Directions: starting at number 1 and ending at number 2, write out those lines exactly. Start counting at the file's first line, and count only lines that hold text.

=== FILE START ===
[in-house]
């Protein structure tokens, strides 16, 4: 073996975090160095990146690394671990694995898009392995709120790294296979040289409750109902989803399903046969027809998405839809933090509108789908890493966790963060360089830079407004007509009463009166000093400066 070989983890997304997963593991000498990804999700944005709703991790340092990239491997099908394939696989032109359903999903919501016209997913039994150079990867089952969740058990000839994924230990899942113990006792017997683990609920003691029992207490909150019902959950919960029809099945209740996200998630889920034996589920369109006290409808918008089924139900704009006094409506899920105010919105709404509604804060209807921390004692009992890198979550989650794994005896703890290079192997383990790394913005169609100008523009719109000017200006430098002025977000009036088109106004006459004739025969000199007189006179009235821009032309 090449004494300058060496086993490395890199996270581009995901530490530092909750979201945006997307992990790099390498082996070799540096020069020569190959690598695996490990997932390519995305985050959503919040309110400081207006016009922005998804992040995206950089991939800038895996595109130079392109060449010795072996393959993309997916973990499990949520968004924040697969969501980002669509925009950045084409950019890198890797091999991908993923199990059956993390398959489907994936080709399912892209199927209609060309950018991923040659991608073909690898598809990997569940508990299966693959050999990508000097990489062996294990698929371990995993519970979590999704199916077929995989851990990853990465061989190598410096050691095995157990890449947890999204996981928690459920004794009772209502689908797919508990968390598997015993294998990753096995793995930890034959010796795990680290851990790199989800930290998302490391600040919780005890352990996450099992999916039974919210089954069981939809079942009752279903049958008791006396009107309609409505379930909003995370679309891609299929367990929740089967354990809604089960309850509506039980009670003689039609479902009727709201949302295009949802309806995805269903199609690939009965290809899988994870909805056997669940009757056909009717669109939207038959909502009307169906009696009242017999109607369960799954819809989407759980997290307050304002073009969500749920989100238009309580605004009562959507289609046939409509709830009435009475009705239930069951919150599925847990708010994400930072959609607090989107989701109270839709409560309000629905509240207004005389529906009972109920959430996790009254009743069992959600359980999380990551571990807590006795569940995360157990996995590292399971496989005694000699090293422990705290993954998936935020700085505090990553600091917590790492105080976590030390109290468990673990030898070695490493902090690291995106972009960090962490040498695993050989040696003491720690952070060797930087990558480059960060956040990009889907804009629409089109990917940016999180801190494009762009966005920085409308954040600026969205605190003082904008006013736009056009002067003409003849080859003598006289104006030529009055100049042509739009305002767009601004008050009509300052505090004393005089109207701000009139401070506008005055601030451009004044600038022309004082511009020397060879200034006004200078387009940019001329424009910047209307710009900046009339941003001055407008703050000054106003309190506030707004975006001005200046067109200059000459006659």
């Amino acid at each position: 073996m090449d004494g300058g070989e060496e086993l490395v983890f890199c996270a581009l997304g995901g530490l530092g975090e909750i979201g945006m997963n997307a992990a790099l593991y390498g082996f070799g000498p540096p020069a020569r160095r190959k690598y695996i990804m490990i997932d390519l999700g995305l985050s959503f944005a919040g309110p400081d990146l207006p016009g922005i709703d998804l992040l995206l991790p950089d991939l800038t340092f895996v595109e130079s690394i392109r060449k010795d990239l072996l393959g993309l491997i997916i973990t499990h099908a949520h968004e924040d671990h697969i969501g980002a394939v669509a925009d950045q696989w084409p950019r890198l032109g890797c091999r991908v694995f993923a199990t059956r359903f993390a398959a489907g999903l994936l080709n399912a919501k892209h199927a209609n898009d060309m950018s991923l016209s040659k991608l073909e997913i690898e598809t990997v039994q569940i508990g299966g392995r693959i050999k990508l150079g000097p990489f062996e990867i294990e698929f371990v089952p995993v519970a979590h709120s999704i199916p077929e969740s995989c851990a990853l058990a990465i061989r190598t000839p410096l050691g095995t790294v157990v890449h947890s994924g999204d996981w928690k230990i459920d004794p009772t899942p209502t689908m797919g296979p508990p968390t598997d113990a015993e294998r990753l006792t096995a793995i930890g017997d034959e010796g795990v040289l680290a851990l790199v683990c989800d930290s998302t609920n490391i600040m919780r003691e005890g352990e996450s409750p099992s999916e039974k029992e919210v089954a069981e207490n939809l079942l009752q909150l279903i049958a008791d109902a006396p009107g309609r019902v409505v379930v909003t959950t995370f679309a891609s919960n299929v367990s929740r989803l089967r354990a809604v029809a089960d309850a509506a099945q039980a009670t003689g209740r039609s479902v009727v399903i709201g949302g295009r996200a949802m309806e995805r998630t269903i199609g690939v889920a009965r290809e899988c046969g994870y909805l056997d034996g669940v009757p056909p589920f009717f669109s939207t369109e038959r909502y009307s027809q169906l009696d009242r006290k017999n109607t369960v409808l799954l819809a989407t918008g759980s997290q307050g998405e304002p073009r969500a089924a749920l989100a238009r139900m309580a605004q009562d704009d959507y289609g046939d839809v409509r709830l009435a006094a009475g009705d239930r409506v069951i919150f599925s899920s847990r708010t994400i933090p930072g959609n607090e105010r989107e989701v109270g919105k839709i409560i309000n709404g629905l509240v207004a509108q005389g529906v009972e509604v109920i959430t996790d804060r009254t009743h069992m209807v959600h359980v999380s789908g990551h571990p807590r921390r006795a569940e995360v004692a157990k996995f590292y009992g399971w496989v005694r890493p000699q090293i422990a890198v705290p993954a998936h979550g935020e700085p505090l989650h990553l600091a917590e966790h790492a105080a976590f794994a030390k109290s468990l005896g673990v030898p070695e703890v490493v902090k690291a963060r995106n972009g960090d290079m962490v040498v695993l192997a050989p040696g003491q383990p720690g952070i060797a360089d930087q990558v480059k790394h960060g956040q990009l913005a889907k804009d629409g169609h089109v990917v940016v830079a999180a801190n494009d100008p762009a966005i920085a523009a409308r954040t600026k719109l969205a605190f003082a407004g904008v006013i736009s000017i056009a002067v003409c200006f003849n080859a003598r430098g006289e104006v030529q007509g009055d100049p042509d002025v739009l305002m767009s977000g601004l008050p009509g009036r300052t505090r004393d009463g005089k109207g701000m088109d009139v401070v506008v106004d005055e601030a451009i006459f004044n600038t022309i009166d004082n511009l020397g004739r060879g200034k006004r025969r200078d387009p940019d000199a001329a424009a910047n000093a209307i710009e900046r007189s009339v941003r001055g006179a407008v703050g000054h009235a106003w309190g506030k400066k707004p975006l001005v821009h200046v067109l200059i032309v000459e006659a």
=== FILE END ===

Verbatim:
[in-house]
């Protein structure tokens, strides 16, 4: 073996975090160095990146690394671990694995898009392995709120790294296979040289409750109902989803399903046969027809998405839809933090509108789908890493966790963060360089830079407004007509009463009166000093400066 070989983890997304997963593991000498990804999700944005709703991790340092990239491997099908394939696989032109359903999903919501016209997913039994150079990867089952969740058990000839994924230990899942113990006792017997683990609920003691029992207490909150019902959950919960029809099945209740996200998630889920034996589920369109006290409808918008089924139900704009006094409506899920105010919105709404509604804060209807921390004692009992890198979550989650794994005896703890290079192997383990790394913005169609100008523009719109000017200006430098002025977000009036088109106004006459004739025969000199007189006179009235821009032309 090449004494300058060496086993490395890199996270581009995901530490530092909750979201945006997307992990790099390498082996070799540096020069020569190959690598695996490990997932390519995305985050959503919040309110400081207006016009922005998804992040995206950089991939800038895996595109130079392109060449010795072996393959993309997916973990499990949520968004924040697969969501980002669509925009950045084409950019890198890797091999991908993923199990059956993390398959489907994936080709399912892209199927209609060309950018991923040659991608073909690898598809990997569940508990299966693959050999990508000097990489062996294990698929371990995993519970979590999704199916077929995989851990990853990465061989190598410096050691095995157990890449947890999204996981928690459920004794009772209502689908797919508990968390598997015993294998990753096995793995930890034959010796795990680290851990790199989800930290998302490391600040919780005890352990996450099992999916039974919210089954069981939809079942009752279903049958008791006396009107309609409505379930909003995370679309891609299929367990929740089967354990809604089960309850509506039980009670003689039609479902009727709201949302295009949802309806995805269903199609690939009965290809899988994870909805056997669940009757056909009717669109939207038959909502009307169906009696009242017999109607369960799954819809989407759980997290307050304002073009969500749920989100238009309580605004009562959507289609046939409509709830009435009475009705239930069951919150599925847990708010994400930072959609607090989107989701109270839709409560309000629905509240207004005389529906009972109920959430996790009254009743069992959600359980999380990551571990807590006795569940995360157990996995590292399971496989005694000699090293422990705290993954998936935020700085505090990553600091917590790492105080976590030390109290468990673990030898070695490493902090690291995106972009960090962490040498695993050989040696003491720690952070060797930087990558480059960060956040990009889907804009629409089109990917940016999180801190494009762009966005920085409308954040600026969205605190003082904008006013736009056009002067003409003849080859003598006289104006030529009055100049042509739009305002767009601004008050009509300052505090004393005089109207701000009139401070506008005055601030451009004044600038022309004082511009020397060879200034006004200078387009940019001329424009910047209307710009900046009339941003001055407008703050000054106003309190506030707004975006001005200046067109200059000459006659």